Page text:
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Review: CrossworDS

Title: CrossworDS
Developer/Publisher: Nuevo Retro Games
Platforms: Nintendo DS
Release Date: 05/05/08
Number of Players: one player game

I imagine I’ll likely say this often- I’m not really a gamer. Surely, it would be a sin against the video game fates if I were to call myself a capital “G” gamer. I’m much more of a casual player, preferring to leave the hard core stuff to the true geeks of the genre. That being said, this is exactly my kind of game. CrossworDS doesn’t offer high end graphic arts of wild anime fighters flipping swords the size of mack trucks to make with the oohs and aahs. It doesn’t offer button mashing combat, in depth story with dramatic plot twists or some cliffhanger ending designed to get you to blow another sixty dollars on a tale, that if we were wiser, we could watch for free on basic cable in the early afternoons, complete with a glass of Sherri and a bowl full of bon-bons. What it will give you is simple, clean fun with actual intellectual results.

The game play offers three basic sections: Crosswords, Anagrams and Word Searches. Each of these sections offer a variety of difficulty levels and unlockable content as you complete the puzzles. Let’s jump right in, shall we?


Yup, they’re crossword puzzles. Filling them in is actually why this is my favorite of any crosswords game I have tried for any system. Using your stylus, you fill in the letter into the box, just as with any regular crossword in any paper. The nice thing about this particular game’s stylus recognition is that you may use both capital and lowercase letters, as well as a basic combination of cursive. This is brilliant for me, as I tend to switch back and forth between print and cursive in my normal handwriting, and because this game easily recognizes all of these forms of writing, I don’t get frustrated with the mechanics of the game when it does not understand what letter I have tried to input. Seeing as how you are timed and graded on both the speed of the puzzle as well as the amount of errors you make, knowing that you can breeze through and simply write how you would write any other time really does take loads of frustration out of the game. I know I sound like a lunatic raving about something as mundane as stylus recognition, but as a woman who has played her fair share of digital crosswords, it truly is a thing of beauty. This was the first electronic crosswords game I didn’t want to smash with a hammer, and I can promise you that letter recognition is a huge factor in why so many crossword games get turned into fodder.

“Easy” and “Medium” are available right off the bat, with “Hard” and “Bonus” available after a percentage of play through the previously opened levels. Each Level offers around fifteen pages of puzzles, each with twenty puzzles per page. Later pages in each difficulty level are also locked, making the player work through the sections one at a time to advance into other difficulty levels.

Starting at the top of a page and working your way down as if you were reading a book gets you from the shortest to the longest puzzles for each page, with each different page having the same structure. At the bottom of each page is a special “theme” puzzle. To call it “special” is a bit of a lie- it doesn’t do anything in particular outside of being a cute puzzle to help unlock further pages in the difficulty section.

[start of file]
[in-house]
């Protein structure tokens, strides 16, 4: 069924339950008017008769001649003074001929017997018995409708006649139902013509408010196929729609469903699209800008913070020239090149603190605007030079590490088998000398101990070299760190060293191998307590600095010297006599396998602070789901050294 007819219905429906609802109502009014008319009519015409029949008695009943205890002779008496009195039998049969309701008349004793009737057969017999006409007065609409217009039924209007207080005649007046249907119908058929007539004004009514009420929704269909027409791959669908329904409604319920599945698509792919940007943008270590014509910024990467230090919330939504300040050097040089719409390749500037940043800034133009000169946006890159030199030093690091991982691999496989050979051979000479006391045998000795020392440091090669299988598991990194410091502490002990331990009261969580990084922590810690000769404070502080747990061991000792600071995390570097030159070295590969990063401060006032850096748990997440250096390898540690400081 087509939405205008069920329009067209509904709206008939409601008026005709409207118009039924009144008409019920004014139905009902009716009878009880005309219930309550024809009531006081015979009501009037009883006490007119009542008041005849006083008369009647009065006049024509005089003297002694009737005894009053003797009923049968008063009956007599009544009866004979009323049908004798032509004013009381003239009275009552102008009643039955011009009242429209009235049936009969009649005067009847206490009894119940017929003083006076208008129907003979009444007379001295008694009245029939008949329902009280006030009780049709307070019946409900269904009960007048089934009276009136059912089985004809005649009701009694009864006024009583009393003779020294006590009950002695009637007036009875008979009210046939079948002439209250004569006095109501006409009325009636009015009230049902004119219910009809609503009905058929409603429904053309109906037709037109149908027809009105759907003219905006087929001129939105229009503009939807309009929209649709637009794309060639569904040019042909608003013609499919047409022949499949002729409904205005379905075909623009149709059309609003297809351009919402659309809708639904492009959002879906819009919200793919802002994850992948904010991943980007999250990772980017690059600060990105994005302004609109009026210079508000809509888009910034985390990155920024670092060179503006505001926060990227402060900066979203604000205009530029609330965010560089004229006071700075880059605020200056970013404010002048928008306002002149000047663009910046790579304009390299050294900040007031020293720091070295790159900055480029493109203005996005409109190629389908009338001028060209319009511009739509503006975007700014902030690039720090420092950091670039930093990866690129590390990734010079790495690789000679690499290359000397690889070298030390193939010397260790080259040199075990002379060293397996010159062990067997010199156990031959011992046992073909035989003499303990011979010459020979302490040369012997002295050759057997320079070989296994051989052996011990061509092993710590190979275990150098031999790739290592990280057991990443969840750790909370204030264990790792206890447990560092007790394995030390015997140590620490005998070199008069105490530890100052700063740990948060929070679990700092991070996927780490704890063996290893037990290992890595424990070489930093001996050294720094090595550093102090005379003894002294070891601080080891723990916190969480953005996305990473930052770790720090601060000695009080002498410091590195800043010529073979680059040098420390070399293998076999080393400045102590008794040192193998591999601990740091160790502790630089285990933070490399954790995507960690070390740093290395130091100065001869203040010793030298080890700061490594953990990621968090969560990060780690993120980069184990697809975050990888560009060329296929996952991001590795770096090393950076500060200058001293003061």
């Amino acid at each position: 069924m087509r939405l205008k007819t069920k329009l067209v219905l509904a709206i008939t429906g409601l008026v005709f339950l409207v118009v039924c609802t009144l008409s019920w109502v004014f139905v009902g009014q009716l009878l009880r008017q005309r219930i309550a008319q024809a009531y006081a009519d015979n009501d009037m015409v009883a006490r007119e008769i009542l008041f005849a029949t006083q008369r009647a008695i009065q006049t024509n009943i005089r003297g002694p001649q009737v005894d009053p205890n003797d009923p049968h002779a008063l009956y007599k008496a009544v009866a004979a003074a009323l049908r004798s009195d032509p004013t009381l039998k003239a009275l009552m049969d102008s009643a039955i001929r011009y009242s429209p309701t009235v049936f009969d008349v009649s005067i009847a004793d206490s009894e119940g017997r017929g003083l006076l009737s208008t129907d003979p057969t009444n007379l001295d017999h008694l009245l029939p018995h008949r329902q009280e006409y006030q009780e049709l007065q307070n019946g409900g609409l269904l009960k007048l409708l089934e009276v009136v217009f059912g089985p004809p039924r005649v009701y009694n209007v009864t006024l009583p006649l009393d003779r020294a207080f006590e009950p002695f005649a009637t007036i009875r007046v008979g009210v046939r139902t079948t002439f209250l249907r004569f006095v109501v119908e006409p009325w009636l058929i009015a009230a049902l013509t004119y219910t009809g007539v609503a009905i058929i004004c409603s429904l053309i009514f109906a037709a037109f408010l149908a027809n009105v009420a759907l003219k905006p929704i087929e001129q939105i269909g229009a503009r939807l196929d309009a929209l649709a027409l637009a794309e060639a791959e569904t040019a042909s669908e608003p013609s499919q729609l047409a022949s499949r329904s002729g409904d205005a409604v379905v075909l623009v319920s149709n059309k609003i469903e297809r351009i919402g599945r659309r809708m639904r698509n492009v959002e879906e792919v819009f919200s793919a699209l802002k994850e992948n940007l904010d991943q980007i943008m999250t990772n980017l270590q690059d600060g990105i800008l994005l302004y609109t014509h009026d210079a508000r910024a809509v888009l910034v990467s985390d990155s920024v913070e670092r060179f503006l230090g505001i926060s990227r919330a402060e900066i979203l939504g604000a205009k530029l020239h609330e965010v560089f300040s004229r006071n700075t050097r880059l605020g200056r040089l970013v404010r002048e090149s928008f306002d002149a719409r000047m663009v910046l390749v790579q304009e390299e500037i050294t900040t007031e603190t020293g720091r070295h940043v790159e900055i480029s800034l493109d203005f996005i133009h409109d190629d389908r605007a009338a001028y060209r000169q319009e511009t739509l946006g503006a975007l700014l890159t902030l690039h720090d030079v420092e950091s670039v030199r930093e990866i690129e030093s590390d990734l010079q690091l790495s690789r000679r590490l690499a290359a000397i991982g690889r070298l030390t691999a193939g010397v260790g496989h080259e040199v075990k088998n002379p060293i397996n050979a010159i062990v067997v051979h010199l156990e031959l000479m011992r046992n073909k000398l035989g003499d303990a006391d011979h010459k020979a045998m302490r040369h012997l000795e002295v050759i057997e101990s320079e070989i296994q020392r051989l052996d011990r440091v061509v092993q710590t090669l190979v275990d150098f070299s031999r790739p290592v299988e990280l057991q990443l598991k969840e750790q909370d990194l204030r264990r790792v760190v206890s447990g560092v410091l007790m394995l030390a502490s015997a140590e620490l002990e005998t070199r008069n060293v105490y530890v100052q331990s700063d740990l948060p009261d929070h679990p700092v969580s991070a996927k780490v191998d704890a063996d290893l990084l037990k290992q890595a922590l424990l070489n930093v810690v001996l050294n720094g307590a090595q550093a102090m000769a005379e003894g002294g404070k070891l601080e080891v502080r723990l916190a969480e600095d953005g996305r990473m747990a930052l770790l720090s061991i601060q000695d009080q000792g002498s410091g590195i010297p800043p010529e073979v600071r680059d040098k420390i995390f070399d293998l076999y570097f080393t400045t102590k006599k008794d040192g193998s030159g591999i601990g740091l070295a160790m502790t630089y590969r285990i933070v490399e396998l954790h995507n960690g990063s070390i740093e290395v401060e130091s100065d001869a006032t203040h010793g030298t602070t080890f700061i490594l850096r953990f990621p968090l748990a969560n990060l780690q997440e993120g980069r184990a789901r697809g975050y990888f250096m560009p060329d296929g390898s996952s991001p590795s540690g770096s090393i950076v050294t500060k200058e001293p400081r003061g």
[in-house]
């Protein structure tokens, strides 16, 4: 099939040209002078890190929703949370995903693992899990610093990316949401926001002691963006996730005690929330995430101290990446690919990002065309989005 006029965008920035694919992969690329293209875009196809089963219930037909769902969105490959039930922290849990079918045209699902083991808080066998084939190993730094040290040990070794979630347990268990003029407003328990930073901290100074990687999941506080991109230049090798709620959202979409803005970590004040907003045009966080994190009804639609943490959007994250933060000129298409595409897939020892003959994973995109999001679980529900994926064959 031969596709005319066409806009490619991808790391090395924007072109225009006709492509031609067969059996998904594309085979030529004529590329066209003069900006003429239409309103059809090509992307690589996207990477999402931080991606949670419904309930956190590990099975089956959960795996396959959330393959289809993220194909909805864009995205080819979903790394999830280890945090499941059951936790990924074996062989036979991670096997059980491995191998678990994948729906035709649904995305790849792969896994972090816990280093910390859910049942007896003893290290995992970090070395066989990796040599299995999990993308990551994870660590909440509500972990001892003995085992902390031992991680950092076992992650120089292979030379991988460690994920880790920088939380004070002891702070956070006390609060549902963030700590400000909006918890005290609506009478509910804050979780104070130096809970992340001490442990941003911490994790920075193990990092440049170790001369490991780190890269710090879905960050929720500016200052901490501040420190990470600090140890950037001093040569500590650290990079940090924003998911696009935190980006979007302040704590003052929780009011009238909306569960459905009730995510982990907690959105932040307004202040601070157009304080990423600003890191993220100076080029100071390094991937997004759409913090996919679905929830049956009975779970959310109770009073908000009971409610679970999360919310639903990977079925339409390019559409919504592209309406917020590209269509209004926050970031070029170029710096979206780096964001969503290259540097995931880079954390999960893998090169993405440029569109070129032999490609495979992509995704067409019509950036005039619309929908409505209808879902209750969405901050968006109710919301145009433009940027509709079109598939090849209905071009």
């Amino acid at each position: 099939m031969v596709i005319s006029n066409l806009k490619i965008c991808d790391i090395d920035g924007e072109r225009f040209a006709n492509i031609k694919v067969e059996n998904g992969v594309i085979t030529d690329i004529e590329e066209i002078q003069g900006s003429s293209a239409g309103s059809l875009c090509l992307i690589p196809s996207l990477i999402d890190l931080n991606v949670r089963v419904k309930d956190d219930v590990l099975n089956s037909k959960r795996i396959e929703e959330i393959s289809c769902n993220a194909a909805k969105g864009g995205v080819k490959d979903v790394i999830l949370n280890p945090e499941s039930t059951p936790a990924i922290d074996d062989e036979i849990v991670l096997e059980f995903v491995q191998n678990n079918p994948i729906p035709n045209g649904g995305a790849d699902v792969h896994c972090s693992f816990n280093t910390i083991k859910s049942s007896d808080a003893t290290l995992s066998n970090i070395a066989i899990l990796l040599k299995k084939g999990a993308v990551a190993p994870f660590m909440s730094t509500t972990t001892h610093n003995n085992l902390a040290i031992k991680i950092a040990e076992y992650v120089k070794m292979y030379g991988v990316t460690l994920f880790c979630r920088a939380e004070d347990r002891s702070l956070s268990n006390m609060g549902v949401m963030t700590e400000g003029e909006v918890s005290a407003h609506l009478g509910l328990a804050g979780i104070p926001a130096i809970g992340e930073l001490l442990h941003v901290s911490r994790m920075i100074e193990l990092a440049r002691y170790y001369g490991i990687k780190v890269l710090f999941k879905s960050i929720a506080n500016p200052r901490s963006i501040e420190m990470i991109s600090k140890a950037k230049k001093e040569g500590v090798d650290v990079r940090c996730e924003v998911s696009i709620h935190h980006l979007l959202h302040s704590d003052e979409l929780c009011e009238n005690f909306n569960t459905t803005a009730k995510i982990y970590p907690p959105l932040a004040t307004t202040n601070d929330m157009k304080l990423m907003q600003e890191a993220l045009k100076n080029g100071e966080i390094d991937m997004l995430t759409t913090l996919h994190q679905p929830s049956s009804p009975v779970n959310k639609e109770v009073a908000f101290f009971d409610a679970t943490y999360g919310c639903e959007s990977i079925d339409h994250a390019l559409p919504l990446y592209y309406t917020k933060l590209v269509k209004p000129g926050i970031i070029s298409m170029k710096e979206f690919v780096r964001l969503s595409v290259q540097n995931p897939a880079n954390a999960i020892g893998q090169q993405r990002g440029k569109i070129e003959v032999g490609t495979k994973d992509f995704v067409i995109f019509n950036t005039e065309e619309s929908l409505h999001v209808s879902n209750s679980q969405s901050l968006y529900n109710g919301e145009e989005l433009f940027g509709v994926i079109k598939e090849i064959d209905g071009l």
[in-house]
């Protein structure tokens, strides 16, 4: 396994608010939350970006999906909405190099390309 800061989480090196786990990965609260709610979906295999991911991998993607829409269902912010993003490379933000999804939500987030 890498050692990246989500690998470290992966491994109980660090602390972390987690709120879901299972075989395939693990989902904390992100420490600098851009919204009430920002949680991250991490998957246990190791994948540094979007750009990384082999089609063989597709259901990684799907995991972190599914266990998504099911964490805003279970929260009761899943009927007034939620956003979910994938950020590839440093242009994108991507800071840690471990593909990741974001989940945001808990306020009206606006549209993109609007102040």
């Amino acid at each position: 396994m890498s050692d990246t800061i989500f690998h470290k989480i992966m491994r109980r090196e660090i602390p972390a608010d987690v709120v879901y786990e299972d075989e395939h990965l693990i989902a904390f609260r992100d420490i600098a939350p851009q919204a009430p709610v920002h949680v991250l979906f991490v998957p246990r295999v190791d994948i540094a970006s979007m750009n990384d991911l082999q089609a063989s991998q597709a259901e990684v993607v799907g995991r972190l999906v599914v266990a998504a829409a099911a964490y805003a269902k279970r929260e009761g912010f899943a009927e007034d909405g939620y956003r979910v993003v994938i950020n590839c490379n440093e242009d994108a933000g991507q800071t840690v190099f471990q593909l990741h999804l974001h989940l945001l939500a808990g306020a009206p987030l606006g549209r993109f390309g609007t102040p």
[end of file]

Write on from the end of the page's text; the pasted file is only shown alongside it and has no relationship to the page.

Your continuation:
The “Easy” puzzles are… well… easy. They’re fast to work through and don’t offer much in a challenge, making them great for moments of boredom in life, such as standing in line at the bank or waiting in a doctor’s office. You can easily kill a hand full of these on a fifteen minute work break. If you make an error it will stop on the box you’ve make the mistake in and show your wrong answer in red, waiting for you to correct it. In “Easy” mode, this feature happens automatically and can not be turned off.

“Medium” gives you the choice of turning the “you messed up” notification on or not. You score a better grade if you don’t use it, but it’s nice to have that option per puzzle. The puzzles in this section get longer, and they start to play around with the layout of the puzzles, creating basic shapes and pictures rather than random crossword lines. This creates a bit of a challenge as the words are longer than you might expect.

After working through at least 33% of each of the above, you should be able to try the “Hard” mode. These puzzles are indeed hard, but not impossible. They do take much longer to complete than the other levels, and I’ve spent as much as a half an hour on a single puzzle. Fortunately, you can pause and save your game whenever you need to, so there’s no worry about being interrupted while playing or having the game itself interrupt your life. In this mode, you are not given the choice to be told about errors. You do, however, get an amount of “points” to purchase hints, including a different clue, showing a letter, or showing a whole word. Be careful though… you only get so many points per puzzle.

“Bonus” puzzles are just a smattering of all levels and are purely for fun. You can turn hints on and off, and it really just offers you more puzzles, just in case the hundreds already available weren’t enough. :)


Okee, I’m horrible at these. I mean I’m really, really bad. Like “epic fail”. The secret to unlocking anagrams with any regularity, speed or efficiency is word recall, and my memory recall is a terrible thing. Which, I must say, is probably why I play these as often as I do. Sure, I don’t really do well with them, but they get my brain to work on areas that I have problems with. That can’t possibly be a bad thing.